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Review: Phantom Thread

Imagine a special episode of Project Runway co-produced by the BBC and Investigation Discovery, featuring Oscar-winner Daniel Day-Lewis as a meticulous and obsessive designer who takes Tim Gunn’s “make it work” mantra to a whole new level. Set it in 1950s London. Throw in a bit of dry British humor, a strong-willed muse and some creepy family dynamics. And you’ve got Phantom Thread, the eighth movie from director Paul Thomas Anderson, and his second with Day-Lewis (There Will Be Blood). Anderson movies are a bit of an acquired taste that I have yet to… well, acquire. So I’m not all that surprised that Phantom Thread failed to win me over despite its strong performances and killer wardrobe.

Day-Lewis plays renowned dressmaker Reynolds Woodcock, a perfectionist whose haute couture designs are all the rage among the high-society clientele. Movie stars, heiresses, debutantes and dames come to rely on the “House of Woodcock” to deliver that certain air of beauty and confidence that comes with a custom fit. As for Woodcock himself, the job is all-consuming. He is a confirmed bachelor – selfish and set in his ways. Women come and go to provide inspiration and companionship, but all are summarily dismissed – usually by Reynolds’ live-in sister/executive assistant Cyril (Lesley Manville) – when they threaten to disrupt his carefully-tailored routine. That is, until Alma (Luxembourg-born actress Vicky Krieps) steps into the role of muse and lover. She isn’t so easily dismissed.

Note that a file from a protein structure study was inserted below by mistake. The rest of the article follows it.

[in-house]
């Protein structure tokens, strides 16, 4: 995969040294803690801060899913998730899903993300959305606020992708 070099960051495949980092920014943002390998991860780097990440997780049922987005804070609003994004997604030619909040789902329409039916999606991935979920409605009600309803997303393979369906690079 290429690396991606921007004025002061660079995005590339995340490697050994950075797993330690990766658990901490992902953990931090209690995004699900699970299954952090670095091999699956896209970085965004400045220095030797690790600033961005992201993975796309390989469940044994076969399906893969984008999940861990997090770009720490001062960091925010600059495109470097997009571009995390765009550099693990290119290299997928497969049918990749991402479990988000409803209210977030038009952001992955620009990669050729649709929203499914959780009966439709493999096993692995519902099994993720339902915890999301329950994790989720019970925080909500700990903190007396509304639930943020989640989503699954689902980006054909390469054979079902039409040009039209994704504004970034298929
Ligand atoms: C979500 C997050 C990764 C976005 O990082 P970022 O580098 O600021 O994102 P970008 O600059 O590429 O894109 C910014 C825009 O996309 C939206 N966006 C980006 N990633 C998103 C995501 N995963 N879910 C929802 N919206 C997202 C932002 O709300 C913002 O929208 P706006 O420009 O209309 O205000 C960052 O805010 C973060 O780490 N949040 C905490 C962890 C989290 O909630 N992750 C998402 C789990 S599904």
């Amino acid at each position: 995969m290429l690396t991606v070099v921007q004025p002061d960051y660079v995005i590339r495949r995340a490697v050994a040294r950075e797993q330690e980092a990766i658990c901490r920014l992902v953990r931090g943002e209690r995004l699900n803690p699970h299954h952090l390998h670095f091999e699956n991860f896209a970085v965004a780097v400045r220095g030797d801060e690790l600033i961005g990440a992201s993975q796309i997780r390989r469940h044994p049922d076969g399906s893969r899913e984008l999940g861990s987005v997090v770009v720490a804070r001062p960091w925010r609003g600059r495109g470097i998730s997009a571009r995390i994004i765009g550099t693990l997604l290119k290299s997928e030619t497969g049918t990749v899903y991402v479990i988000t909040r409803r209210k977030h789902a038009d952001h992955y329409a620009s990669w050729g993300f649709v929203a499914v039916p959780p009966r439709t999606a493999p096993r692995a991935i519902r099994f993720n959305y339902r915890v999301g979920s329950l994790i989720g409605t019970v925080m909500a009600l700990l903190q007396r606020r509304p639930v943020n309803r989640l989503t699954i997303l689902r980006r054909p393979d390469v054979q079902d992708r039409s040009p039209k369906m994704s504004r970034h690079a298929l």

Day-Lewis is a method actor to the umpth degree. He disappears into his roles, and Reynolds Woodcock is no exception. He’s mesmerizing to watch, and Krieps and Manville certainly hold their own. But the film as a whole felt slow, the music was overbearing, and the plot unraveled at the end (for me, at least; others may think it’s brilliant).

Day-Lewis recently announced that Phantom Thread is his final film. No word on exactly why. The guy is 60 years old and has been known to drift in and out of the spotlight between major gigs (My Left Foot, The Boxer, Gangs of New York, Lincoln). So I take the pronouncement with a grain of salt. Maybe he’s planning to spend the next 20 years preparing for a role as a dedicated method actor who stages a big comeback in his 80s. Stay tuned.

Bottom line: If you have an interest in fashion, period dramas and/or Paul Thomas Anderson flicks (Punch Drunk Love, Boogie Nights, Inherent Vice), then you’ll probably appreciate Phantom Thread way more than I did. It’s a (movie) style choice.

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